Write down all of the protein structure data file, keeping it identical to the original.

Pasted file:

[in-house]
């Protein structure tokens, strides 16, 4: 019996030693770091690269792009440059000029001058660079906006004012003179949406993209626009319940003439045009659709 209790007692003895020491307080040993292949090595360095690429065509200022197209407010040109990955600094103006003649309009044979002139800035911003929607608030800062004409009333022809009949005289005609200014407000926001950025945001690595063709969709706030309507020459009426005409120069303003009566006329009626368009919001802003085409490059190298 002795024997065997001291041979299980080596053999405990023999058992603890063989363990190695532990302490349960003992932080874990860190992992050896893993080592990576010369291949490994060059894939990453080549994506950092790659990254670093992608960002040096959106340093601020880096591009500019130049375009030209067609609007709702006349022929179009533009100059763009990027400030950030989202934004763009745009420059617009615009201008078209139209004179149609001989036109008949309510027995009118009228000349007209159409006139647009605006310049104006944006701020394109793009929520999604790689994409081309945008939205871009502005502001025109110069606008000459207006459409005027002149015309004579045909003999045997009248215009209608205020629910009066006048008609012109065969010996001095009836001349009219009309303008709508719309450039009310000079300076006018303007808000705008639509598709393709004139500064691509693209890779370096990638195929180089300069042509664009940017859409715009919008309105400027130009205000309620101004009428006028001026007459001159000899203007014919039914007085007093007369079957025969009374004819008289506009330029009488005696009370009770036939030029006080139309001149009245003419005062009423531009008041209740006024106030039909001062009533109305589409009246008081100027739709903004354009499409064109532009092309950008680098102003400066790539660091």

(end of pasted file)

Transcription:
[in-house]
């Protein structure tokens, strides 16, 4: 019996030693770091690269792009440059000029001058660079906006004012003179949406993209626009319940003439045009659709 209790007692003895020491307080040993292949090595360095690429065509200022197209407010040109990955600094103006003649309009044979002139800035911003929607608030800062004409009333022809009949005289005609200014407000926001950025945001690595063709969709706030309507020459009426005409120069303003009566006329009626368009919001802003085409490059190298 002795024997065997001291041979299980080596053999405990023999058992603890063989363990190695532990302490349960003992932080874990860190992992050896893993080592990576010369291949490994060059894939990453080549994506950092790659990254670093992608960002040096959106340093601020880096591009500019130049375009030209067609609007709702006349022929179009533009100059763009990027400030950030989202934004763009745009420059617009615009201008078209139209004179149609001989036109008949309510027995009118009228000349007209159409006139647009605006310049104006944006701020394109793009929520999604790689994409081309945008939205871009502005502001025109110069606008000459207006459409005027002149015309004579045909003999045997009248215009209608205020629910009066006048008609012109065969010996001095009836001349009219009309303008709508719309450039009310000079300076006018303007808000705008639509598709393709004139500064691509693209890779370096990638195929180089300069042509664009940017859409715009919008309105400027130009205000309620101004009428006028001026007459001159000899203007014919039914007085007093007369079957025969009374004819008289506009330029009488005696009370009770036939030029006080139309001149009245003419005062009423531009008041209740006024106030039909001062009533109305589409009246008081100027739709903004354009499409064109532009092309950008680098102003400066790539660091």